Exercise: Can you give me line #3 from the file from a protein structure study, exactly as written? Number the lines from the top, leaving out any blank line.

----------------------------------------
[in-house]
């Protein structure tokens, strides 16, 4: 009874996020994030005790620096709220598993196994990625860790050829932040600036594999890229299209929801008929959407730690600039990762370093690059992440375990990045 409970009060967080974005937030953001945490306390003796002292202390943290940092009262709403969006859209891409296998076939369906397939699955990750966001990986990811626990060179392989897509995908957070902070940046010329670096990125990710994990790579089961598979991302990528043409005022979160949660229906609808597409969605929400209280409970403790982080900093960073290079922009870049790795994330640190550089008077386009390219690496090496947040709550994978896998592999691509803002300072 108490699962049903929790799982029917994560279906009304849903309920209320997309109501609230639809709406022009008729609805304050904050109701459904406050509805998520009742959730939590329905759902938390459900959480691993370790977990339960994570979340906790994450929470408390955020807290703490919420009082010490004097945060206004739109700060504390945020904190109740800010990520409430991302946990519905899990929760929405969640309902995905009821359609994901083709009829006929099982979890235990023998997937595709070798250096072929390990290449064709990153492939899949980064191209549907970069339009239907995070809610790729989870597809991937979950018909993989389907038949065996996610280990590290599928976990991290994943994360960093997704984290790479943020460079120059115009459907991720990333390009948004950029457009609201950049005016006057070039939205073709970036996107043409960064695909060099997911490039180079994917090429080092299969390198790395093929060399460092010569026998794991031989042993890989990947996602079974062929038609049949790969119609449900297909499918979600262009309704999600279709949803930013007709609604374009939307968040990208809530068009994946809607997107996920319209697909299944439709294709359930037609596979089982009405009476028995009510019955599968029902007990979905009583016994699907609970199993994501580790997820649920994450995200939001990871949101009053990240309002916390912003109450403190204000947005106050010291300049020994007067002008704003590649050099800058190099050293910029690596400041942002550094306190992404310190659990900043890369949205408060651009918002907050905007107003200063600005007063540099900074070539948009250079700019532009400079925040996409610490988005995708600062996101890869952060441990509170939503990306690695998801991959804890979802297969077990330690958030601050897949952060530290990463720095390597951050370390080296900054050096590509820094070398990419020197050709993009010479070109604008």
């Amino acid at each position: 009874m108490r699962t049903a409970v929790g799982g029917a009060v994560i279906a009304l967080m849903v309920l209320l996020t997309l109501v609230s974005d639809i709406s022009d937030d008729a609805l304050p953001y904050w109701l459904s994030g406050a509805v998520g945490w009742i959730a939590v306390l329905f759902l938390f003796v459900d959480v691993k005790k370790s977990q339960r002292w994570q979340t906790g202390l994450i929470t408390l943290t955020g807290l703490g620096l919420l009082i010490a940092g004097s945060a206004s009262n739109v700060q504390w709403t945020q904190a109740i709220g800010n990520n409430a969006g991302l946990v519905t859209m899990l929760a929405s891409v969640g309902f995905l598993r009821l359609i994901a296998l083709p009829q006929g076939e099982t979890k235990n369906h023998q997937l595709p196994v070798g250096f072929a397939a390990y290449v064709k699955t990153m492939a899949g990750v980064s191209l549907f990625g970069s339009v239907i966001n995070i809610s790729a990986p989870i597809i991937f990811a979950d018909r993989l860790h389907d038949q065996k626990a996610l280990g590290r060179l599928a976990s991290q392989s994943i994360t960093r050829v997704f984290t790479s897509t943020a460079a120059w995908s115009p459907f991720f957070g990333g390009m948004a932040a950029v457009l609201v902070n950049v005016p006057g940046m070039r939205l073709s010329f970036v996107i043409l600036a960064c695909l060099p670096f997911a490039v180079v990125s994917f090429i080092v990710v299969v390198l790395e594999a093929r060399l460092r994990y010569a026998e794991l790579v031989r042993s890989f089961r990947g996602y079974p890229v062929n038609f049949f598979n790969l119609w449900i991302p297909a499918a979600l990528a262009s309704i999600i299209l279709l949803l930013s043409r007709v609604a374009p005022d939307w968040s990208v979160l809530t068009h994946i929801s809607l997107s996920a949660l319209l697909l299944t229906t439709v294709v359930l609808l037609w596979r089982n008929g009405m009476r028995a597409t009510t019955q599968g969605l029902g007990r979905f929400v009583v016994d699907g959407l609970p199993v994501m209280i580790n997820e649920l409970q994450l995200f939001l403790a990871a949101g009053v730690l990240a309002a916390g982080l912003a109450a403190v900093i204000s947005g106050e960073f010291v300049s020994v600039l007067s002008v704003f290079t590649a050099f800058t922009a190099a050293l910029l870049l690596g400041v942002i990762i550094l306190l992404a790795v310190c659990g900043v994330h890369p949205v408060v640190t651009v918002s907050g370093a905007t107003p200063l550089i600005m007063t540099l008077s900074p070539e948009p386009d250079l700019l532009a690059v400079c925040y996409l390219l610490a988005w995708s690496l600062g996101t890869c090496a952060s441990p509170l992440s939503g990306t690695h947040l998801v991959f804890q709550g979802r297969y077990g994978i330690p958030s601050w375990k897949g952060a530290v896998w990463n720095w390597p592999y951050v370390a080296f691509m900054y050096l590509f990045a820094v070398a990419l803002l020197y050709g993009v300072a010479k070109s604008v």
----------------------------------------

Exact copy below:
């Amino acid at each position: 009874m108490r699962t049903a409970v929790g799982g029917a009060v994560i279906a009304l967080m849903v309920l209320l996020t997309l109501v609230s974005d639809i709406s022009d937030d008729a609805l304050p953001y904050w109701l459904s994030g406050a509805v998520g945490w009742i959730a939590v306390l329905f759902l938390f003796v459900d959480v691993k005790k370790s977990q339960r002292w994570q979340t906790g202390l994450i929470t408390l943290t955020g807290l703490g620096l919420l009082i010490a940092g004097s945060a206004s009262n739109v700060q504390w709403t945020q904190a109740i709220g800010n990520n409430a969006g991302l946990v519905t859209m899990l929760a929405s891409v969640g309902f995905l598993r009821l359609i994901a296998l083709p009829q006929g076939e099982t979890k235990n369906h023998q997937l595709p196994v070798g250096f072929a397939a390990y290449v064709k699955t990153m492939a899949g990750v980064s191209l549907f990625g970069s339009v239907i966001n995070i809610s790729a990986p989870i597809i991937f990811a979950d018909r993989l860790h389907d038949q065996k626990a996610l280990g590290r060179l599928a976990s991290q392989s994943i994360t960093r050829v997704f984290t790479s897509t943020a460079a120059w995908s115009p459907f991720f957070g990333g390009m948004a932040a950029v457009l609201v902070n950049v005016p006057g940046m070039r939205l073709s010329f970036v996107i043409l600036a960064c695909l060099p670096f997911a490039v180079v990125s994917f090429i080092v990710v299969v390198l790395e594999a093929r060399l460092r994990y010569a026998e794991l790579v031989r042993s890989f089961r990947g996602y079974p890229v062929n038609f049949f598979n790969l119609w449900i991302p297909a499918a979600l990528a262009s309704i999600i299209l279709l949803l930013s043409r007709v609604a374009p005022d939307w968040s990208v979160l809530t068009h994946i929801s809607l997107s996920a949660l319209l697909l299944t229906t439709v294709v359930l609808l037609w596979r089982n008929g009405m009476r028995a597409t009510t019955q599968g969605l029902g007990r979905f929400v009583v016994d699907g959407l609970p199993v994501m209280i580790n997820e649920l409970q994450l995200f939001l403790a990871a949101g009053v730690l990240a309002a916390g982080l912003a109450a403190v900093i204000s947005g106050e960073f010291v300049s020994v600039l007067s002008v704003f290079t590649a050099f800058t922009a190099a050293l910029l870049l690596g400041v942002i990762i550094l306190l992404a790795v310190c659990g900043v994330h890369p949205v408060v640190t651009v918002s907050g370093a905007t107003p200063l550089i600005m007063t540099l008077s900074p070539e948009p386009d250079l700019l532009a690059v400079c925040y996409l390219l610490a988005w995708s690496l600062g996101t890869c090496a952060s441990p509170l992440s939503g990306t690695h947040l998801v991959f804890q709550g979802r297969y077990g994978i330690p958030s601050w375990k897949g952060a530290v896998w990463n720095w390597p592999y951050v370390a080296f691509m900054y050096l590509f990045a820094v070398a990419l803002l020197y050709g993009v300072a010479k070109s604008v």